ROME (Reuters) - An Italian comic who said Pope Benedict would be punished in hell for the church’s treatment of homosexuals was spared possible prosecution on Thursday when the government blocked an investigation against her.
Sabina Guzzanti, one of Italy’s most biting political satirists, made the remarks before a cheering crowd of thousands gathered at Rome’s Piazza Navona in July.
A Rome prosecutor suspected the comments broke a law protecting the honor and dignity of the leader of 1.1 billion Roman Catholics under a 1929 Italian treaty with the Vatican.
But the treaty, signed by fascist dictator Benito Mussolini, required government approval before the investigation could go forward. Justice Minister Angelino Alfano decided to block it.
“I decided not to authorize it, knowing well the stature and capacity of the pope for forgiveness,” Alfano told Italian media.
The Vatican said it considered the case closed and added there was no point dredging up the “deplorable” comments in a legal battle.
“The justice minister’s decision was wise,” Vatican spokesman Father Federico Lombardi told Ansa news agency.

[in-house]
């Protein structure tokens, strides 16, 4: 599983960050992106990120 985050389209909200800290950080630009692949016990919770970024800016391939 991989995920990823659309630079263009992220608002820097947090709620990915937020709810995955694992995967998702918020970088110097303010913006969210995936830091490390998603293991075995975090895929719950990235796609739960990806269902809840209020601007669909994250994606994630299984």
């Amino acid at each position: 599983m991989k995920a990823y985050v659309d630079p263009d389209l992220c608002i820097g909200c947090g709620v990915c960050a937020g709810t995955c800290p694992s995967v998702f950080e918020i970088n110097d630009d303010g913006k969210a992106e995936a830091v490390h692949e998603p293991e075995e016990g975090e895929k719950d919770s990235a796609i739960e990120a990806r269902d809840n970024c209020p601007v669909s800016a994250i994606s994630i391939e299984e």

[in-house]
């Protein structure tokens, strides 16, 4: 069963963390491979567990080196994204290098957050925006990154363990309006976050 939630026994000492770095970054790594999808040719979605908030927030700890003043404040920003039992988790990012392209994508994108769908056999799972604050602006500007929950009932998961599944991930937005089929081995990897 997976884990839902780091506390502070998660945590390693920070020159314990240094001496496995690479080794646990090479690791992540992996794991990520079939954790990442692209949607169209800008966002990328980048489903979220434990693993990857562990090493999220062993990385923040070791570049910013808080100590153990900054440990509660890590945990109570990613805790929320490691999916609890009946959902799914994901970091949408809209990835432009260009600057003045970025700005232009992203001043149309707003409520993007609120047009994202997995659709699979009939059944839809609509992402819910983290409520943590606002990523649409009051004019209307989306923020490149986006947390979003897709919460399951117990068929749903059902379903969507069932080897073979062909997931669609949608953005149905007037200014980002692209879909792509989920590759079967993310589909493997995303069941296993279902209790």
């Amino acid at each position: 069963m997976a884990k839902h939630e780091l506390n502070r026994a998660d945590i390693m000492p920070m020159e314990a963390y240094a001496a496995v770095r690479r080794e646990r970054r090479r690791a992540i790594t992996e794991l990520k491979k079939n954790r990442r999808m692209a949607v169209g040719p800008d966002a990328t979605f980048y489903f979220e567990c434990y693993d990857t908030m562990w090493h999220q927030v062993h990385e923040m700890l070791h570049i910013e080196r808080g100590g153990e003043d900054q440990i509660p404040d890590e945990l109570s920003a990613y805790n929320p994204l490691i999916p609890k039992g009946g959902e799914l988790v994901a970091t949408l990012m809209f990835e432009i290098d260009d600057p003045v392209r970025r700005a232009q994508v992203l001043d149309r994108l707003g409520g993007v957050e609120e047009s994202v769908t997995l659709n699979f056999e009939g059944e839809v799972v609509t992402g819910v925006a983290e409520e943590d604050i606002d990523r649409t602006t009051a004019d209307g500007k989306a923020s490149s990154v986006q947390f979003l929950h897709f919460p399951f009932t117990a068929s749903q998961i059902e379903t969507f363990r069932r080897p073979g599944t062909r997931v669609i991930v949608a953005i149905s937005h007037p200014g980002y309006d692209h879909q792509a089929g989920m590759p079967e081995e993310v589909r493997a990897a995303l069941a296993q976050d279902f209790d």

“The Pope’s authority is far too superior to be dented (by the comments) and, in his magnanimity, he considers the case closed.”
Among the Lateran Treaties that established Vatican City as a sovereign state within Italy, the treaty provided that offences against the pontiff be punished the same way as offences against Italy’s president.
Offences against the president can be punished with five years in prison.
The possibility that Guzzanti could be jailed outraged proponents of free speech, both among the opposition centre-left and Prime Minister Silvio Berlusconi’s conservative majority.
Guzzanti is famous for her criticisms and impersonations of media mogul Berlusconi and has long complained of media censorship in Italy. Her television show “Raiot” was taken off the air in 2003 after a defamation suit from Berlusconi’s broadcaster Mediaset.
Her explicit comments about the pope were widely published by Italian media and posted on the Internet.
Editing by Robert Hart